Mark Street Visiting Artist  January 6 -13, 2018

 Brooklyn based Mark Street - Filmmaker -  Media artist - street photographer 
Loves Labor Lost
Screening Friday, Jan. 11,  7:00 pm
in the theater $7.00 suggested donation


OILTOWNS  running time 41 minutes

Oiltowns traces boom and bust cycles in and around the town of Williston, North Dakota.  Interviews with oil workers, longtime residents, ranchers and the homeless focus on changes that have animated the small town. Pump jacks dig rhythmically on desolate highways, trucks lumber on small roads, gas flares in the distance, new homes are built at breakneck speed, abandoned RVs seem to rust before our eyes.  A Turtle Mountain Native American talks about the rampant prostitution and drug use that has burgeoned as a result of itinerant workers arriving with lots of money to spend. Three drunk men banter in front of a trailer they share as the sun goes down. A former Chicago policeman sells hot dogs from a stand from 10AM to 10 PM every day alongside a highway teeming with oil trucks. Oiltowns offers a microscopic view of unbridled capitalism in which expectations are exceeded and dashed. In the Bakken formation, oil is THE game in town, and its discovery and extraction brings unexpected consequences and environmental blight.

New Works (work in progress)

-expected completion date 2019

A documentary  about various forms of labor. Inspired by Studs Terkel’s 1973 book Working.  Interviews with crossing guards, tech workers, taxi drivers, woodworkers, longshoremen, nurses,  and farmers reveal the vagaries of  what it is to work in 2018.

Lima Limpia  running time10 m TRT 2014

An observational documentary made in Peru’s capital.  The film begins with the legions of street sweepers who attack the sidewalks with a balletic intensity, and moves on to consider other urban vignettes in this powerful, dense city.The protagonists of the film quixotically and optimistically chip away at the dirt of this locale through a series of repeated gestures.



Location Location Location! 

10:30 am - 4:00 pm

How can sound and image coalesce or challenge each other to create a portrait of  place?  In this workshop we will record sound and shoot video together in an attempt to reveal our surroundings.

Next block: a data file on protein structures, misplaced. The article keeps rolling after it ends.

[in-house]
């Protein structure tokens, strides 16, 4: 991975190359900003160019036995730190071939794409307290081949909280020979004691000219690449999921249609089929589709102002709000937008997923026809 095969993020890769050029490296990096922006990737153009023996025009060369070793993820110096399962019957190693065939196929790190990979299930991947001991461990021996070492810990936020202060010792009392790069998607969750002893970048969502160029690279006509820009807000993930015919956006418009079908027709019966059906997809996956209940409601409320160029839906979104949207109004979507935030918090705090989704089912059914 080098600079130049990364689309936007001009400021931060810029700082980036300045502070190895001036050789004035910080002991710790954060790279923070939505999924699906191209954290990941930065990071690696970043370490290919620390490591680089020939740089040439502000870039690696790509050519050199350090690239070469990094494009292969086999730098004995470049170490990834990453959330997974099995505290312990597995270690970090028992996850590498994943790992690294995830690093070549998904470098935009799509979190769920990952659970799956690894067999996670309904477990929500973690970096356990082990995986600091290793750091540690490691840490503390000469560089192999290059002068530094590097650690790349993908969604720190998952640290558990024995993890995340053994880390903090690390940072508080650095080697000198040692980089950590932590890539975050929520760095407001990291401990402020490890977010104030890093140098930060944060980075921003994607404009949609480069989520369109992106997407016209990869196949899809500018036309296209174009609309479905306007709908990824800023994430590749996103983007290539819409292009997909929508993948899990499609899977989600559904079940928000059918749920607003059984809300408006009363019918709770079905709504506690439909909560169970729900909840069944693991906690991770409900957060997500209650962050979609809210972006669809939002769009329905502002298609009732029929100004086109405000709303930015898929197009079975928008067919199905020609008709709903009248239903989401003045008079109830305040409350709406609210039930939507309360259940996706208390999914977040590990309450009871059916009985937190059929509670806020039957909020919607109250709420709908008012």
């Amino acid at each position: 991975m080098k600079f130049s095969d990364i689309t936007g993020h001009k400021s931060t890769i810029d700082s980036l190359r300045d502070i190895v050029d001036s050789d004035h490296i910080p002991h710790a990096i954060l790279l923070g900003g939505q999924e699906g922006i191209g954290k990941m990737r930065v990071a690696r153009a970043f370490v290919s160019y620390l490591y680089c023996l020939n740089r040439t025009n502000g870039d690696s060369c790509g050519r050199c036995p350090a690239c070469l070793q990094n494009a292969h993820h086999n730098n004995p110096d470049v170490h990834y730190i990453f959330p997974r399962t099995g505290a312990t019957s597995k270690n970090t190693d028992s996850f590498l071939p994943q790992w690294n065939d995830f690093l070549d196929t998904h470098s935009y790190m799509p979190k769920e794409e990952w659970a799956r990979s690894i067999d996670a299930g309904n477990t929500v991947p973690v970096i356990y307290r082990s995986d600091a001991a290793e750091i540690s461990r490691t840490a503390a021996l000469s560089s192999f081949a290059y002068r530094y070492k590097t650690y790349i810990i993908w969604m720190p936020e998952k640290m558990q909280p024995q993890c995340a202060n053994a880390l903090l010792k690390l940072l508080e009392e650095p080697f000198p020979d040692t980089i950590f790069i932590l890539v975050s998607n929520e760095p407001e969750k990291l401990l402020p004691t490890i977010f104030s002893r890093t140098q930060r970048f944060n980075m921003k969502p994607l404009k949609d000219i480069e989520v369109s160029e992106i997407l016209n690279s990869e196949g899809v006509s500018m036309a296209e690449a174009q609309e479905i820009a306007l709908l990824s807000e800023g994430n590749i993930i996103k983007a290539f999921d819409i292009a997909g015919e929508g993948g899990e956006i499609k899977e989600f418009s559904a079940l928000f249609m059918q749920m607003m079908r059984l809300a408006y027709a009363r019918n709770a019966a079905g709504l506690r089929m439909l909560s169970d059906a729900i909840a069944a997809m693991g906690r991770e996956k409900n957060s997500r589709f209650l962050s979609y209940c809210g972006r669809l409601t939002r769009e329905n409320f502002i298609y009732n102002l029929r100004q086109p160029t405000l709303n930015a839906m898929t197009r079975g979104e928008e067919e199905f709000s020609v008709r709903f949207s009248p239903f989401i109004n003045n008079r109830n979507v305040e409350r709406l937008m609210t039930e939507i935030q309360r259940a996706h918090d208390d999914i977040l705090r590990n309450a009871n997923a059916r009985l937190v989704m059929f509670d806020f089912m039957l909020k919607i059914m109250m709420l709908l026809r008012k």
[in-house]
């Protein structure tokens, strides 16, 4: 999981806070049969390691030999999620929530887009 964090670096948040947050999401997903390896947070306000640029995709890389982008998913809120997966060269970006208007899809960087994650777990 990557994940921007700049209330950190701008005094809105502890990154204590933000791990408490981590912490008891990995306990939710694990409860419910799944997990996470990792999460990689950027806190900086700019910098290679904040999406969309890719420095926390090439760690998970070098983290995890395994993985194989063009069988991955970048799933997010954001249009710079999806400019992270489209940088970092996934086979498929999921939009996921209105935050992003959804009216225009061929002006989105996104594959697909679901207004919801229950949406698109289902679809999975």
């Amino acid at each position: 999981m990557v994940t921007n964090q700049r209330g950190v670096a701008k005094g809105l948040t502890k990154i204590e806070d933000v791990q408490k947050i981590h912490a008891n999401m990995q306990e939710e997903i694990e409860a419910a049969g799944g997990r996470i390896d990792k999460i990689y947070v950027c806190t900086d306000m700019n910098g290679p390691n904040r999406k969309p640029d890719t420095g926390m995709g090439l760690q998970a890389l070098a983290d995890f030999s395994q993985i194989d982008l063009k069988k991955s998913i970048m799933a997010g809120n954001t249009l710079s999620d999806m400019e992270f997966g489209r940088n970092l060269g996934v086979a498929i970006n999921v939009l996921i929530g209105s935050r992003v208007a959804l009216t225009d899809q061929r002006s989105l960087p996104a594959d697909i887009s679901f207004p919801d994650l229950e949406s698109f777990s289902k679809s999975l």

The first part of the workshop will be our recording stories and oral  histories about Bisbee,  with members of the workshop sharing fragments and anecdotes that give voice to the history and immediacy of this locale.  Next, we’ll go out and record ambient sounds, asking ourselves how to trace a place aurally.  After editing the voice and the ambient sound together, we’ll got out again to shoot some video  to find a visual counterpoint to the soundscape we’ve created. How should the image work with the sound?  Should they be synchronous or have a more tenuous connection?


In making this piece as a group we’ll consider how sound and image interact (and sometimes even fight) with each other.   How can we create a vibrant dynamic between what we hear and what we see?  How to mix voice, ambient sound and image to reveal Bisbee?

25.00 donation 
contact us to enroll  bisbeecsp@gmail.com 432-4866

Mark Street has been making films, videos and installations for 30 years.  His work has moved from tactile, abstract explorations of 16mm film to essays on the urban experience to improvised feature length narratives.  He has shown at places like the Museum of Modern Art in New York as well as venues such as a former strip club in New Orleans called the Pussycat Cavern.  His latest documentary, Oiltowns (2017), traces boom and bust cycles in North Dakota oil country.


He graduated from Bard College (B.A, 1986) and the San Francisco Art Institute (MFA 1992). He has shown work in the New York Museum of Modern Art Cineprobe series (1991, 1994), at Anthology Film Archives (1993, 2006, 2009), Millennium (1990,1996), and the San Francisco Cinematheque (1986, 1992, 2009). His work has appeared at the Tribeca (5 times), Sundance,  Rotterdam, New York,  London, San Francisco, New York Underground, Sarajevo, Viennale, Ourense (Spain), Mill Valley, South by Southwest, and other film festivals.


He has led community workshops a variety of venues (Echo Park Film Center in LA, Cucalorus Film Festival in Wilmington, NC, Fondacion d’Arte Contemporaneo in Montevideo Uruguay, Utopia Art Space in Murcia Spain) on a variety of topics, including “The Devil is in the Details: Urban Street Videography.”


He is Associate Professor of Film in the Visual Art Department at Fordham University-- Lincoln Center where he teaches film/video production and other courses that engage contemporary artistic practice.


Mark will be working on his film New Works. Would you like to be in it?

 watch the video created in the workshop 

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